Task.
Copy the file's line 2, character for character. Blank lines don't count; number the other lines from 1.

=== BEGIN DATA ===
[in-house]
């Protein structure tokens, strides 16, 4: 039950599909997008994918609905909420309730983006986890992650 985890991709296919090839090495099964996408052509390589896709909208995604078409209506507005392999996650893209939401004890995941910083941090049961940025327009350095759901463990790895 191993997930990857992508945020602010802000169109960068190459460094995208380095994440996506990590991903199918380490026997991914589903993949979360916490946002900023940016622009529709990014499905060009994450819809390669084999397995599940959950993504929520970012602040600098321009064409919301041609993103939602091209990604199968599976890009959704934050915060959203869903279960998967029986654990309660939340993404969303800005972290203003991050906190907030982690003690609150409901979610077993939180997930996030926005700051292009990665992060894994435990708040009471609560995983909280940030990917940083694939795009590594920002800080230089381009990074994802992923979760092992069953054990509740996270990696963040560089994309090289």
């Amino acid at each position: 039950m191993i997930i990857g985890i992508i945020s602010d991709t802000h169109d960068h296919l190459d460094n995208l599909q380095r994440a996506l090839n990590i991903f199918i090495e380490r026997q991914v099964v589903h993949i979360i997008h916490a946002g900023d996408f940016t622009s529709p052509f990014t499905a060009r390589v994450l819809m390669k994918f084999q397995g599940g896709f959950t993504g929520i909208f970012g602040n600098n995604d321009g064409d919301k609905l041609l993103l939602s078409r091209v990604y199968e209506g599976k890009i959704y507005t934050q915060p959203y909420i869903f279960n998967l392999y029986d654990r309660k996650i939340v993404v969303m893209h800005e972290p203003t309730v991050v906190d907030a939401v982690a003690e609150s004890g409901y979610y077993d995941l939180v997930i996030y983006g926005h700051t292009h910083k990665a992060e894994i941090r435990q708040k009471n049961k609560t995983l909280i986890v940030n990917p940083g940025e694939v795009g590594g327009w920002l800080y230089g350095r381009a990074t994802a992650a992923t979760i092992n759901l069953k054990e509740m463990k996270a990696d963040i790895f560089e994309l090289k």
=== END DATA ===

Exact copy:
């Protein structure tokens, strides 16, 4: 039950599909997008994918609905909420309730983006986890992650 985890991709296919090839090495099964996408052509390589896709909208995604078409209506507005392999996650893209939401004890995941910083941090049961940025327009350095759901463990790895 191993997930990857992508945020602010802000169109960068190459460094995208380095994440996506990590991903199918380490026997991914589903993949979360916490946002900023940016622009529709990014499905060009994450819809390669084999397995599940959950993504929520970012602040600098321009064409919301041609993103939602091209990604199968599976890009959704934050915060959203869903279960998967029986654990309660939340993404969303800005972290203003991050906190907030982690003690609150409901979610077993939180997930996030926005700051292009990665992060894994435990708040009471609560995983909280940030990917940083694939795009590594920002800080230089381009990074994802992923979760092992069953054990509740996270990696963040560089994309090289």